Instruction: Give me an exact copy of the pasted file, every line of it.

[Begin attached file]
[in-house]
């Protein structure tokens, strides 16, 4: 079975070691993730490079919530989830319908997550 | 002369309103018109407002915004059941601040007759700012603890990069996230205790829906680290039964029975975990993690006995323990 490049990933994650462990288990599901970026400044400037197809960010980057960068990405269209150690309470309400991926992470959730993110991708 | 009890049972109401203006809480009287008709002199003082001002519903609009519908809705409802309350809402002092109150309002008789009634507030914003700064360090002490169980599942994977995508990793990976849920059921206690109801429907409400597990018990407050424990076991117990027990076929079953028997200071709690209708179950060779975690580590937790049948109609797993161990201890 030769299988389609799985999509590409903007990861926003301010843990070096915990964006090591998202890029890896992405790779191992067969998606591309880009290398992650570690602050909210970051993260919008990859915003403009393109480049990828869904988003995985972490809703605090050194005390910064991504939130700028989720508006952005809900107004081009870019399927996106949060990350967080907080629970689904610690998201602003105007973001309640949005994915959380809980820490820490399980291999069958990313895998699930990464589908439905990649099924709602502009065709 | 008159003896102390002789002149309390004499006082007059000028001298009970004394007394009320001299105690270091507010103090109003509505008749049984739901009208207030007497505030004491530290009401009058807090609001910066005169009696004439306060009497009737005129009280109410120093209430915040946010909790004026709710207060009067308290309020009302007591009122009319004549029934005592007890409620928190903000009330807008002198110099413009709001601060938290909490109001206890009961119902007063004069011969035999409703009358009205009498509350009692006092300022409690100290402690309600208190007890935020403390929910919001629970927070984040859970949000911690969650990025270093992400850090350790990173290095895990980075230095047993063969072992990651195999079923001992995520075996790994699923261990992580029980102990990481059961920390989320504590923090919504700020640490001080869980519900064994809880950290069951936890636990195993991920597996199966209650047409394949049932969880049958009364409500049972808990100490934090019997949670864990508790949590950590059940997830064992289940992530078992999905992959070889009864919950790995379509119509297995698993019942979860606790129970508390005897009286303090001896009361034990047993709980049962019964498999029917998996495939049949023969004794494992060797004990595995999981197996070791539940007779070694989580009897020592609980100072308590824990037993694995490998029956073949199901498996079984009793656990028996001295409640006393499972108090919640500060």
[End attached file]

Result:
[in-house]
């Protein structure tokens, strides 16, 4: 079975070691993730490079919530989830319908997550 | 002369309103018109407002915004059941601040007759700012603890990069996230205790829906680290039964029975975990993690006995323990 490049990933994650462990288990599901970026400044400037197809960010980057960068990405269209150690309470309400991926992470959730993110991708 | 009890049972109401203006809480009287008709002199003082001002519903609009519908809705409802309350809402002092109150309002008789009634507030914003700064360090002490169980599942994977995508990793990976849920059921206690109801429907409400597990018990407050424990076991117990027990076929079953028997200071709690209708179950060779975690580590937790049948109609797993161990201890 030769299988389609799985999509590409903007990861926003301010843990070096915990964006090591998202890029890896992405790779191992067969998606591309880009290398992650570690602050909210970051993260919008990859915003403009393109480049990828869904988003995985972490809703605090050194005390910064991504939130700028989720508006952005809900107004081009870019399927996106949060990350967080907080629970689904610690998201602003105007973001309640949005994915959380809980820490820490399980291999069958990313895998699930990464589908439905990649099924709602502009065709 | 008159003896102390002789002149309390004499006082007059000028001298009970004394007394009320001299105690270091507010103090109003509505008749049984739901009208207030007497505030004491530290009401009058807090609001910066005169009696004439306060009497009737005129009280109410120093209430915040946010909790004026709710207060009067308290309020009302007591009122009319004549029934005592007890409620928190903000009330807008002198110099413009709001601060938290909490109001206890009961119902007063004069011969035999409703009358009205009498509350009692006092300022409690100290402690309600208190007890935020403390929910919001629970927070984040859970949000911690969650990025270093992400850090350790990173290095895990980075230095047993063969072992990651195999079923001992995520075996790994699923261990992580029980102990990481059961920390989320504590923090919504700020640490001080869980519900064994809880950290069951936890636990195993991920597996199966209650047409394949049932969880049958009364409500049972808990100490934090019997949670864990508790949590950590059940997830064992289940992530078992999905992959070889009864919950790995379509119509297995698993019942979860606790129970508390005897009286303090001896009361034990047993709980049962019964498999029917998996495939049949023969004794494992060797004990595995999981197996070791539940007779070694989580009897020592609980100072308590824990037993694995490998029956073949199901498996079984009793656990028996001295409640006393499972108090919640500060």